Anyone need to lose weight but not focusing on weight?

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ldeeldn
ldeeldn Posts: 5 Member
edited June 2022 in Health and Weight Loss
I need to lose 70lb ish, but I'm trying not to fixate on it. Here's the thing, when I try to lose weight by tracking my weight or counting calories I get totally obsessive (thanks ADHD). Weighing myself multiple times a day and getting annoyed and giving up as soon as the scale trends in the wrong direction for a few days. I've been here many times before and have previously lost 50+lb but post-pandemic I'm not in a good place.

I'm also very active, I own a small, private, horse farm and already work out several times a week, so I need to eat a sensible amount to have energy. The problem is that I get a few too many calories from beer, wine, and eating out because I'm too tired to cook. I also end up run down and injured because my nutrition is so poor despite my active lifestyle. I recently bought a young horse who I truly believe might be a high level prospect, so by the time she is ready to go in about 3 years I want to be the best version of myself to achieve those goals.

I've decided that I'm not going to focus and calories or weighing myself obsessively instead I'm going to focus on eating based on macro goals (a 40% carb, 30% protein, 30% fat) split and eating as many nutritionally dense meals as possible. So less wine, craft beer, and take-out pizza, more veggies and quality protein. It's the one thing I need to do to achieve my goals, so I'm going to do it.

Anyone else in the same boat?
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Replies

  • sollyn23l2
    sollyn23l2 Posts: 1,666 Member
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    Macro goals may not help much with weight loss, as all macros have calories, and if overeaten will cause weight gain. When I want to lose weight without calorie counting, I usually focus on increasing the bulk of low calorie dense foods (i.e. vegetables, legumes, and, to some extent, fruit) in my diet and thereby decreasing everything else. Basically, the more brocolli you eat, the less room there is in your stomach for all the high calorie foods. However, this is not necessarily a sustainable way of eating for anyone who hates vegetables.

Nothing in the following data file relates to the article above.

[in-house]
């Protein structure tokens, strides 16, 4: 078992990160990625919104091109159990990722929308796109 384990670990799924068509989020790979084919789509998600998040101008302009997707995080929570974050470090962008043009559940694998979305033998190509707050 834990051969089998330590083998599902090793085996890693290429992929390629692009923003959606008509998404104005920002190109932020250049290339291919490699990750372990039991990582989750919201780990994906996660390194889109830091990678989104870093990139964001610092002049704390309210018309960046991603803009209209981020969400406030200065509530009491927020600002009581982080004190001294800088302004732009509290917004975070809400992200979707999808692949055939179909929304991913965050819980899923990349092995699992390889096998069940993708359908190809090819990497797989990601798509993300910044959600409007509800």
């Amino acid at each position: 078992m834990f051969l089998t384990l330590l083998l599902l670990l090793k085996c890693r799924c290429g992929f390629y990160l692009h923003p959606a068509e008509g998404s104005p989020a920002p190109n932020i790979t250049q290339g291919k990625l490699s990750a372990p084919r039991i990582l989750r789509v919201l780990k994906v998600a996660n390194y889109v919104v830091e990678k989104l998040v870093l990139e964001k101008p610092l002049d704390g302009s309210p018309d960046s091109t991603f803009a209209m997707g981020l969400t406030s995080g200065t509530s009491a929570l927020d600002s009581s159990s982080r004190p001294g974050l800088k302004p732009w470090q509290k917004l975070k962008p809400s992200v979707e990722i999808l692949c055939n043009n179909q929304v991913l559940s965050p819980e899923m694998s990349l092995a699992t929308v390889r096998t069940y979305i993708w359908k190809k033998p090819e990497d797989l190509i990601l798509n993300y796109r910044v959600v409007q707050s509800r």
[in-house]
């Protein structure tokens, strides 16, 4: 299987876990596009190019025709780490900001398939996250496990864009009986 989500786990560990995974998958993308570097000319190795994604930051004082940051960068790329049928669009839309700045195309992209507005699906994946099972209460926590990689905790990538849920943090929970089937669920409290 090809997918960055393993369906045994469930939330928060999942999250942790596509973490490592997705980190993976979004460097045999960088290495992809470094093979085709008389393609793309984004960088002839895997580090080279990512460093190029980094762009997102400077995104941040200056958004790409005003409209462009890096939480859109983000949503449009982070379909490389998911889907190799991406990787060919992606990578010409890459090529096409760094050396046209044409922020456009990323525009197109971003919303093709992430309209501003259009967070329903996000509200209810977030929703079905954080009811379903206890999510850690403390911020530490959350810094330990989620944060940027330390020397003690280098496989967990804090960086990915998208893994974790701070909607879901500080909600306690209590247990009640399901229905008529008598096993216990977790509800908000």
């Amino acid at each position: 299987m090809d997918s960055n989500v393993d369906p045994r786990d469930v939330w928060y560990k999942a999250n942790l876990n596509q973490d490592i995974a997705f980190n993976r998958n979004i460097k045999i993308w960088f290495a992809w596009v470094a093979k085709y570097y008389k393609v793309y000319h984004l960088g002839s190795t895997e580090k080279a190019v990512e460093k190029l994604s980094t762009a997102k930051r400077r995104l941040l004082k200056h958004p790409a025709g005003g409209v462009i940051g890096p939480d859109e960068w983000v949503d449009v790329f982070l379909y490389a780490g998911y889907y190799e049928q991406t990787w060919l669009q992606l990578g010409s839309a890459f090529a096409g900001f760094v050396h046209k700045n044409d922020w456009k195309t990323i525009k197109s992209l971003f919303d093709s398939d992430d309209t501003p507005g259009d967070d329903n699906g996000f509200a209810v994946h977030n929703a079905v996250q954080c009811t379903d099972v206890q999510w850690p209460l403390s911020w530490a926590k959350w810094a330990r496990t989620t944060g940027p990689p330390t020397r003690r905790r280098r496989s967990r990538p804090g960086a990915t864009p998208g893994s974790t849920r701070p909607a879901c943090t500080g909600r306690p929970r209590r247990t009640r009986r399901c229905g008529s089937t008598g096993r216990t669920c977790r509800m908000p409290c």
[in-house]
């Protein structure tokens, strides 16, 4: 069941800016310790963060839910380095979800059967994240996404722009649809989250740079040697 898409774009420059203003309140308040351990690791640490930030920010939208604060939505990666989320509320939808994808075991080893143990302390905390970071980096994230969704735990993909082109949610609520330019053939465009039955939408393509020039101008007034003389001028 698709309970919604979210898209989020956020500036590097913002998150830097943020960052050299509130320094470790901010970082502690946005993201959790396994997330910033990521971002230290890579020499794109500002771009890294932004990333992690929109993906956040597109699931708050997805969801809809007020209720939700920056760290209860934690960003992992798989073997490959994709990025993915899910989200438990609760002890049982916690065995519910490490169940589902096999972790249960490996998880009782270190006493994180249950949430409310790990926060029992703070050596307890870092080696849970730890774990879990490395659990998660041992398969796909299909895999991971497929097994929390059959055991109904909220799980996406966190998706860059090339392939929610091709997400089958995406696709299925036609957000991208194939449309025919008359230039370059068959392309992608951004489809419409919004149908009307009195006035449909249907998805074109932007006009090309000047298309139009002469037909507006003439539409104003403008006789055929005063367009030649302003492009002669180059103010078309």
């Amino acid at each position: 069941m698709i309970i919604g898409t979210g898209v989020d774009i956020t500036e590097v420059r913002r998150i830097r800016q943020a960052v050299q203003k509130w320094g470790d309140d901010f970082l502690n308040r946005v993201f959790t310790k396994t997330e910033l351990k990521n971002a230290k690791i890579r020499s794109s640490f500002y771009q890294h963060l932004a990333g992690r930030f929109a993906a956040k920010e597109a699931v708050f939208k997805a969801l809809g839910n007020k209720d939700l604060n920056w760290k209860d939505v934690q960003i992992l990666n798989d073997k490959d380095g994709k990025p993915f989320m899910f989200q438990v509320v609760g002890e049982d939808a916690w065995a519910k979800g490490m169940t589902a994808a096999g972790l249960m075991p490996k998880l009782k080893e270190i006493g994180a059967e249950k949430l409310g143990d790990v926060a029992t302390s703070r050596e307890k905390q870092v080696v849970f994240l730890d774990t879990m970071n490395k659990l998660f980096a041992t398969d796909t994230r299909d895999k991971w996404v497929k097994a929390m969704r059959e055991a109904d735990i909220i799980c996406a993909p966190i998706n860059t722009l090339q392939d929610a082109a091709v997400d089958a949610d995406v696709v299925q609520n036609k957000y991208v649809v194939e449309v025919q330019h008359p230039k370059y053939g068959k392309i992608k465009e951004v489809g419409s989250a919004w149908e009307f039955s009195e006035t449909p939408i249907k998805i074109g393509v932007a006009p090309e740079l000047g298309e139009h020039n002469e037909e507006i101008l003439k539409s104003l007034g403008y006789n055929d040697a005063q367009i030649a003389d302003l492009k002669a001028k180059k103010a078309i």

• musicfan68
    musicfan68 Posts: 1,136 Member
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    I also don't think macro goals are going to help because you are using percentages. So carbs would be 40% of what? The percentages are percentages of calories, so you need to know your calories to eat the proper percentages of macros.
  • pridesabtch
    pridesabtch Posts: 2,366 Member
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    I can get obsessive about counting & weighing as well, but I've kind of settled into a routine. I still weigh once a day, but only once in the morning post bathroom & nude. I know I can only create this situation one time a day and it will most likely be my lowest weight so I'm good there. Trending the data has been a savior for me. I actually have a spreadsheet with calories in/ calories burned / estimated loss and actual loss plus a graph with a trend line. A bit obsessive, but I like data and I like seeing where my losses and gains come from. An app like Happy Scale or Libra can perform the same function for you. You will see your overall weight trend over time and you can use it to make adjustments rather than using it as a stumbling block.

    As far as too many calories from beer & wine... I feel ya there too. I still imbibe, I just try to pre-log meals a on days where I plan on drinking. I decide how many I can have and still be within my calorie goal. Might mean I drink less, might mean I bank some calories from other meals or from exercise. The thing is I plan for it. Some nights are busy and end up as pizza and beer with no exercise. I just decide to eat at maintenance that day (within 400-500 calories of my set goal). Not a failure, just a decision. I will see that on the scale the next day due to sodium and the late dinner time, but as long as I go back to normal, that blip will resolve in a day or two and my trend line will still be going down.

    Just some things to think about that work for me.